Productivity gains over the last few decades resulted from adding more people to meet increased demand.1 This isn’t sustainable as leaders struggle to find people to fill clinical and administrative roles necessary to meet the demands of day-to-day operations.2 Labor costs and churn hurt margins, which are already under significant pressure.
Innovate or perish is a sentiment shared across the healthcare industry. New technology in the hands of skilled providers improves care delivery and outcomes. In the same way, automation and AI are making rev cycle teams across the country more productive. For organizations still burdened by inefficient workflows and cumbersome payer requirements, game-changing tools can empower you and your teams to work smarter, reduce denials and A/R days, and transform the rev cycle to be more efficient and profitable. Now is the time to modernize.
“Overcoming challenges and capitalizing on the next wave of innovation entails investing in the right mindsets, infrastructure, and capabilities throughout the revenue cycle and beyond.” 3
What does modernization look like?
These are the hallmarks of a modern rev cycle:
- Leaders understand how teams work. Process mining and the resulting insights determine how, where, and when work gets done. Opportunities for improvement get identified quickly, and measuring the impact of interventions ensures a positive ROI.
- Streamlined processes cover the cycle from patient registration and insurance verification to claims submission and payment processing.
- Automation and digitization of billing and coding procedures reduce errors and delays, leading to faster reimbursement and improved cash flow.
- Powerful analytics tools show valuable insights and revenue trends to inform decision-making and strategic planning.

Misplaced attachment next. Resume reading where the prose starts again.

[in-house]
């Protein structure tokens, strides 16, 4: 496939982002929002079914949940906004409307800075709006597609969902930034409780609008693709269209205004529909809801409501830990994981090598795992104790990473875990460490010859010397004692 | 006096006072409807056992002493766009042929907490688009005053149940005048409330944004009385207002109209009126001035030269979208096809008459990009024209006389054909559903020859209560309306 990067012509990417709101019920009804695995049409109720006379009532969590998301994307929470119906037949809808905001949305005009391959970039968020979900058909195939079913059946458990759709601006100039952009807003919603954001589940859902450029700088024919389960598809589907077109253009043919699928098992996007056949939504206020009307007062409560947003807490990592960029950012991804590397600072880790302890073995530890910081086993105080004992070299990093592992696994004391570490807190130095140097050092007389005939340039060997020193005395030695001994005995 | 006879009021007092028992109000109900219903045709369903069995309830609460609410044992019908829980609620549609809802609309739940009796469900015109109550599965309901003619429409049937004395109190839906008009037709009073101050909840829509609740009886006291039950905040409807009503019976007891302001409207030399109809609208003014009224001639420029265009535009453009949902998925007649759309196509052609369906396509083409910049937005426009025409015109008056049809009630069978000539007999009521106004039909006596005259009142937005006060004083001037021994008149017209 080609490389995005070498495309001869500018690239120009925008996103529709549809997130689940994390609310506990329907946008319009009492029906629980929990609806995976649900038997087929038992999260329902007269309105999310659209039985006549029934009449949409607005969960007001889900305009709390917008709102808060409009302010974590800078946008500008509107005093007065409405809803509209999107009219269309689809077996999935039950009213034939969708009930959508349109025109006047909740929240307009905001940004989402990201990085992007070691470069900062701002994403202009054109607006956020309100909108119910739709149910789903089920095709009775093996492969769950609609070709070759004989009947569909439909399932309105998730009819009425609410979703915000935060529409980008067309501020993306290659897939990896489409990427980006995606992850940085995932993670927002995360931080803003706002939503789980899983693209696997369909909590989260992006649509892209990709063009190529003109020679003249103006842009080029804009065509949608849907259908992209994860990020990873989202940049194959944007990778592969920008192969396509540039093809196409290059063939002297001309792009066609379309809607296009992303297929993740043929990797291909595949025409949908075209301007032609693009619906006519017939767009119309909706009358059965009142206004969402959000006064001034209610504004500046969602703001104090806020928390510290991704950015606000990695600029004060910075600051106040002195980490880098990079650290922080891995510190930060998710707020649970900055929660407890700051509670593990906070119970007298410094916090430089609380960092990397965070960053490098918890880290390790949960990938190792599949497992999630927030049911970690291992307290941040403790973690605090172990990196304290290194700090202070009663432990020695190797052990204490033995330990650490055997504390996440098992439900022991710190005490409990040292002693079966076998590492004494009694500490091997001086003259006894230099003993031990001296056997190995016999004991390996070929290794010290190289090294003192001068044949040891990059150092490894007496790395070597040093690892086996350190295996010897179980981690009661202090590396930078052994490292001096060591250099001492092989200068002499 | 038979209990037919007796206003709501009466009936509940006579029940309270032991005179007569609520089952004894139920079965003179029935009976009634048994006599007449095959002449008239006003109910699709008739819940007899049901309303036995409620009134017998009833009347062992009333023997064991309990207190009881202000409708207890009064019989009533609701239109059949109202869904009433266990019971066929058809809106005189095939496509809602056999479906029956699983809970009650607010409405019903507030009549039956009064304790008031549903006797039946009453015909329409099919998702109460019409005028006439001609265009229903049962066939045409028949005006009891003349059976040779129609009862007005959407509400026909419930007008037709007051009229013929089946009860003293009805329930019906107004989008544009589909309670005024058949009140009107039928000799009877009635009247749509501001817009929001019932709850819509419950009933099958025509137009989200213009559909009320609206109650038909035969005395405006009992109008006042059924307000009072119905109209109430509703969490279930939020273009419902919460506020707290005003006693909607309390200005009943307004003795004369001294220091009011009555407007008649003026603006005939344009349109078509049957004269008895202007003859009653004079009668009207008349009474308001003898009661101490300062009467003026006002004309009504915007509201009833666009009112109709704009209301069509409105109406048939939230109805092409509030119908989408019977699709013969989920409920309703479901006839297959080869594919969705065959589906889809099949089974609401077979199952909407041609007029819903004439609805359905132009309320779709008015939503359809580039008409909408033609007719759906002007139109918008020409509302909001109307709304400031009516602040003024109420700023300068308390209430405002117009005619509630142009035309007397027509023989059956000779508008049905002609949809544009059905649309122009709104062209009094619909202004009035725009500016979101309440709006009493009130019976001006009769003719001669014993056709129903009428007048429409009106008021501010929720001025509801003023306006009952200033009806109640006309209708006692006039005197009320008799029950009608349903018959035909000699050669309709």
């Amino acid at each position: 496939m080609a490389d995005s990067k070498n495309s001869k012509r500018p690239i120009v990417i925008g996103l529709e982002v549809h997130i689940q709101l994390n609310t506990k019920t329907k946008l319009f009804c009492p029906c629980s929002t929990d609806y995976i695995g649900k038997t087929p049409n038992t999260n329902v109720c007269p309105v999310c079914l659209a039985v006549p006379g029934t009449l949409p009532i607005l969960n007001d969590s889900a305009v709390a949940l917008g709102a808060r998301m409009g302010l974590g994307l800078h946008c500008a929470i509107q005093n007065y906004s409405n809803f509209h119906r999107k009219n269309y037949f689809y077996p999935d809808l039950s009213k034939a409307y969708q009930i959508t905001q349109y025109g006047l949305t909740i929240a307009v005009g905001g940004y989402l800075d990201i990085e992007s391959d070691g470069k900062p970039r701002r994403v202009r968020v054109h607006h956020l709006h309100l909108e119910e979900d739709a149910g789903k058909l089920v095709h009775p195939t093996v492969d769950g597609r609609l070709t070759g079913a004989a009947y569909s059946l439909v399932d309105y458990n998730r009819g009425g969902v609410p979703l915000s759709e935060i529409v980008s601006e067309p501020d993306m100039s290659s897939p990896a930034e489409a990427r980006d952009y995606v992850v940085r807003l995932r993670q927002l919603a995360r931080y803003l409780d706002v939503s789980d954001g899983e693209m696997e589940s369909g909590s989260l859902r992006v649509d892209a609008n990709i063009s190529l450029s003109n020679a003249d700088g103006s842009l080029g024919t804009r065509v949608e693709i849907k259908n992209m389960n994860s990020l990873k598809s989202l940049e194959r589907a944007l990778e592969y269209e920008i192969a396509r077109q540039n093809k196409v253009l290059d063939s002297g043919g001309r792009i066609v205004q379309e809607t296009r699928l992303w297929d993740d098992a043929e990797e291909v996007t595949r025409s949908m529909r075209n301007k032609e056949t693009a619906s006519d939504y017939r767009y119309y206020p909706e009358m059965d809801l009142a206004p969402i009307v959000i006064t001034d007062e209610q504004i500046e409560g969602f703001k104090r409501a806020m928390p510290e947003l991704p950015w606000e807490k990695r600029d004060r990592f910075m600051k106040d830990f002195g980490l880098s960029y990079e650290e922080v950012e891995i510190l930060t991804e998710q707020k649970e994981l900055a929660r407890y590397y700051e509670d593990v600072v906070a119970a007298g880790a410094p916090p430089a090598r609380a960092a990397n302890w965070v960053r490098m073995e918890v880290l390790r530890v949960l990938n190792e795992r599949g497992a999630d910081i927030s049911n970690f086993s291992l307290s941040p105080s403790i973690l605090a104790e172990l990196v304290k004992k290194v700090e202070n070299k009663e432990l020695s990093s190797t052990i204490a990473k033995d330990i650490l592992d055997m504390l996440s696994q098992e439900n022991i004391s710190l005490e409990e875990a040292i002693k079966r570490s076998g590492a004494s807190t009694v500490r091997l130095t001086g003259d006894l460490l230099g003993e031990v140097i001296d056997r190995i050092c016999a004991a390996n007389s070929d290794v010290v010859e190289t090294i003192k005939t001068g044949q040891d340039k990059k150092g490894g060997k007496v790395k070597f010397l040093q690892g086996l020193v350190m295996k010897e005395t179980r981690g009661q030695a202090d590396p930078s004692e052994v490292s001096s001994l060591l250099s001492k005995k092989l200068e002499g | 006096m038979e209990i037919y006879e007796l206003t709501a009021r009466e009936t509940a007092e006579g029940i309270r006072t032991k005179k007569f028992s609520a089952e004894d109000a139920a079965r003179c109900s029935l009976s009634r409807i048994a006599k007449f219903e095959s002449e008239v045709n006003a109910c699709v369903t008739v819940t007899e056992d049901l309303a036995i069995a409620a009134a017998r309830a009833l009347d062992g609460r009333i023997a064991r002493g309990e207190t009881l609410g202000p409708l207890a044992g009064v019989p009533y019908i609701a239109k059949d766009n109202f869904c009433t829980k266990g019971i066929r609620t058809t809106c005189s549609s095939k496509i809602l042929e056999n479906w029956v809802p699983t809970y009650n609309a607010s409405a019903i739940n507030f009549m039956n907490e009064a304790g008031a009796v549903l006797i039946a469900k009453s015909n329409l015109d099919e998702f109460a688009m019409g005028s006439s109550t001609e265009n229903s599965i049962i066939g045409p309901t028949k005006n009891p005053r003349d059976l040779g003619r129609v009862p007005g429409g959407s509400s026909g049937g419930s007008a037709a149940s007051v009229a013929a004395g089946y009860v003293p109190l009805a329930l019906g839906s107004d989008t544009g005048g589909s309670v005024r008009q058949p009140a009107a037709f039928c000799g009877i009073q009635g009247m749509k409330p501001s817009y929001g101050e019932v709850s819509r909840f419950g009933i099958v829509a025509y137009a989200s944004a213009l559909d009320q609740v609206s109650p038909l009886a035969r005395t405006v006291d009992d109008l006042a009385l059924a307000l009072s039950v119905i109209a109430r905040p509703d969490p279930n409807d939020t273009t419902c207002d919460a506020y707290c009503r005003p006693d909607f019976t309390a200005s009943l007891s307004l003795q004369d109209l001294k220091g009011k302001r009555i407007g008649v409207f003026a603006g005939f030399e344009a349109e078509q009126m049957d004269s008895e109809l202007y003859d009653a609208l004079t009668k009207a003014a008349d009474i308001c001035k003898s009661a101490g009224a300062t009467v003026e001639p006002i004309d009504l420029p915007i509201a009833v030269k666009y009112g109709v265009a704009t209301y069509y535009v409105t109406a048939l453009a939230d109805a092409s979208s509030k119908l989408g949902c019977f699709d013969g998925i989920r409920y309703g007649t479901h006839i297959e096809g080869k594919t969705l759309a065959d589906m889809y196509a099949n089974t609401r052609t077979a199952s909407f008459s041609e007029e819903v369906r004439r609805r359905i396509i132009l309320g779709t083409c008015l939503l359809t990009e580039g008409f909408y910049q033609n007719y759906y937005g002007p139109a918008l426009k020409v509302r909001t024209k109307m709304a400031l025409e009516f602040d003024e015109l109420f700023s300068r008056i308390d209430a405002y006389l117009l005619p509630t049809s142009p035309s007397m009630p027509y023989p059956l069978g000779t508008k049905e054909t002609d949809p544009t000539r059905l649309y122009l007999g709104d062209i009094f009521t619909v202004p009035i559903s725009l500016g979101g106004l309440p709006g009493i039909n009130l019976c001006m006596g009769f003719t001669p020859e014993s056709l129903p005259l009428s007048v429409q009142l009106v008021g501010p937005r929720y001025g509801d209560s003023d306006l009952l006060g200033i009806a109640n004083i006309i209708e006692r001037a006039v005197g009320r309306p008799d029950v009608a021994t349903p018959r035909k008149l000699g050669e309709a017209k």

- Workers use automations to avoid rote work, allowing them to upskill, contribute more value, and have higher job satisfaction.
Your perspective will dictate your priorities.
Positive change requires a change of mindset. Every rev cycle has its challenges with people, processes, and priorities. The complexity of the health system organization compounds these challenges. There is no silver bullet. However, if solving day-to-day problems is all-consuming, thinking holistically and solving systemic problems will continue to be purely aspirational. As the Chinese proverb says, “The best time to plant a tree was 20 years ago; the second best time is now.” In other words, it’s time to get started.
What follows is guidance to keep you on track for success.
Build a comprehensive view of your operation.
Traditionally, understanding your operation involved over-the-shoulder monitoring by expensive consultants who observed a small sample of employees were on their best behavior with someone watching them. Today, programmatic data capture is unobtrusive and yields a rich data set that accurately shows how individuals and teams work across systems, tools, and applications. This innovation replaces speculation with factual insights that reveal patterns, bottlenecks, and areas ripe for automation or refinement. These insights will also help you quantify the impact of modernizing tools and processes. Unprecedented visibility into your operation will give you the confidence and data that make a compelling argument for ongoing investment.
Think outside the rev cycle.
It may be challenging to garner resources for your modernization journey. A lack of support may be due to competing initiatives, limited IT resources, or skepticism after previous technology trials failed to yield the expected results. Try a different tack:
- Promote interoperability. Your success will require strong partnerships with stakeholders outside of your department. Look for shared opportunities to create value through data and systems interoperability. Interoperability will streamline communications and keep data consistent across systems. It will also make allies of IT and a CDO.